At the end of the lecture session, students immediately started packing up their laptops to race across campus for their next class. Andrew’s professor droned on, anyway, describing their assignment. “I’ve provided parser code,” he said, “so you can just download the datafile and use it.”

He had more to say, but no one was paying attention. Perhaps he even had a correction to the assignment- because when Andrew went to download the data file for the assignment 404ed.

Andrew emailed the professor, but figured- “Hey, I can get started. I’ll just read the parser code to understand the file format.”

String line = br.readLine();
for (int i=0; i<result.length; i++) {
    line = br.readLine();
    index = line.indexOf(" ");
    int number = Integer.parseInt(line.substring(0,index));
    result[i] = number;
}

The parsing code itself was an overly complicated reinvention of String.split with absolutely no error handling. That was enough to make Andrew cringe, but it’s hardly the worst code you could have. No, the real bad code was the code that read from the file.

You might be thinking to yourself, “Well, Java does make file I/O a bit complicated, but you just link a FileInputStream with a BufferedReader, or even save yourself all that trouble and use the very convenient FileReader.”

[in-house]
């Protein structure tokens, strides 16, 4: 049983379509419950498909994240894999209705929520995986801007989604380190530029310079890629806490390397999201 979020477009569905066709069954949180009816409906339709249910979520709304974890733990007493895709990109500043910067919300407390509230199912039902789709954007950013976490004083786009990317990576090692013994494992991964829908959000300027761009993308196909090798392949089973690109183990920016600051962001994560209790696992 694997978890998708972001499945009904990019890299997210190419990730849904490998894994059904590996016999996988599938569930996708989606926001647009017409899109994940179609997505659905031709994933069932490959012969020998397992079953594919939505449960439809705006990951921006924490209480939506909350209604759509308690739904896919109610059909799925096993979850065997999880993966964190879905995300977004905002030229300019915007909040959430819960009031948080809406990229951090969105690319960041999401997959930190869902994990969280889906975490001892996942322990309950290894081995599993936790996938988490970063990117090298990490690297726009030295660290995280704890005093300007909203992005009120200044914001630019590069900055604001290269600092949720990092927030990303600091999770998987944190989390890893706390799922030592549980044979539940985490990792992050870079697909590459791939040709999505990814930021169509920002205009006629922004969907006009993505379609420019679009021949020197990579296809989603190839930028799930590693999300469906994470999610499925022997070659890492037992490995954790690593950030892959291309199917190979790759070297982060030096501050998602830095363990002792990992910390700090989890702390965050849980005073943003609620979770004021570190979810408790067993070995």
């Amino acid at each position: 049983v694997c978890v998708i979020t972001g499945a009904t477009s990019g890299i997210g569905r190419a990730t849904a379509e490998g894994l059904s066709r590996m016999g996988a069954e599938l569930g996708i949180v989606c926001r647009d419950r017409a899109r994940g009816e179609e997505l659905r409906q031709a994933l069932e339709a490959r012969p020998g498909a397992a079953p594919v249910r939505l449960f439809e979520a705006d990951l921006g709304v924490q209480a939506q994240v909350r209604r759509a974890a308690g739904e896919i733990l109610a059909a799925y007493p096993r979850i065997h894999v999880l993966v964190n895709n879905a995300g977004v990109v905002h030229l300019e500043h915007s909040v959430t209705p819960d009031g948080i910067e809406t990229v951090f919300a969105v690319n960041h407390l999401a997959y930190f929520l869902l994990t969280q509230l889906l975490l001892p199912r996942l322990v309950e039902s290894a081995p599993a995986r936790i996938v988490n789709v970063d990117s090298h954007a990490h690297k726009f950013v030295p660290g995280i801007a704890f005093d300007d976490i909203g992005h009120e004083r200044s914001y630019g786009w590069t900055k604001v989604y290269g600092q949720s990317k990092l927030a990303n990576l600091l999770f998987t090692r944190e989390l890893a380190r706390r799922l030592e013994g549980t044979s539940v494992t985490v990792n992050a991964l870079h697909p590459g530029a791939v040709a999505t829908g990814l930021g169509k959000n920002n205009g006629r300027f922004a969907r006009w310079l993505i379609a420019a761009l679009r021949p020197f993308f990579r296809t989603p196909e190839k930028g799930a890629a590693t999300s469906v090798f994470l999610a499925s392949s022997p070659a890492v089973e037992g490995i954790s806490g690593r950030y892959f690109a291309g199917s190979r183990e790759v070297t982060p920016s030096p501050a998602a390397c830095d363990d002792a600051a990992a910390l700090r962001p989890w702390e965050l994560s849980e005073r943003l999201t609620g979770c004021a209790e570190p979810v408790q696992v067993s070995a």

Now, I don’t want to put words in this professor’s mouth, but I think they would point out that a FileReader reinvents a wheel that’s already on your OS. Why go through all this trouble to open a file and read from it if you already have a program on your OS that can open and read files?

List<String> command = new ArrayList<String>();
command.add("cat");
command.add(filename);
ProcessBuilder builder = new ProcessBuilder(command);
builder.redirectErrorStream(true);
final Process process = builder.start();
InputStream is = process.getInputStream();
InputStreamReader isr = new InputStreamReader(is);
BufferedReader br = new BufferedReader(isr);
// discard the first line
String line = br.readLine();
for (int i=0; i<result.length; i++) {
    line = br.readLine();
    index = line.indexOf(" ");
    int number = Integer.parseInt(line.substring(0,index));
    result[i] = number;
}
if (debugPrint) System.out.println("Program terminated?");
int rc = process.waitFor();
if (debugPrint) System.out.println("Program terminated!");

Why not open the cat command? I mean, sure, now you’re tied to a system with cat installed, losing the cross-platform benefits of Java. I hope none of these students are using Windows. Then there’s the overhead of launching a new process. Also, process.waitFor is a blocking call that doesn’t terminate until the called program terminates, which means a bad input can hang the application.

It’s worth noting that this code wasn’t merely written for this assignment, either. In fact, this code started life as part of a research project conducted by multiple members of the CS department’s faculty. Using this parser was not an optional part of the project, either- use of this code was required.

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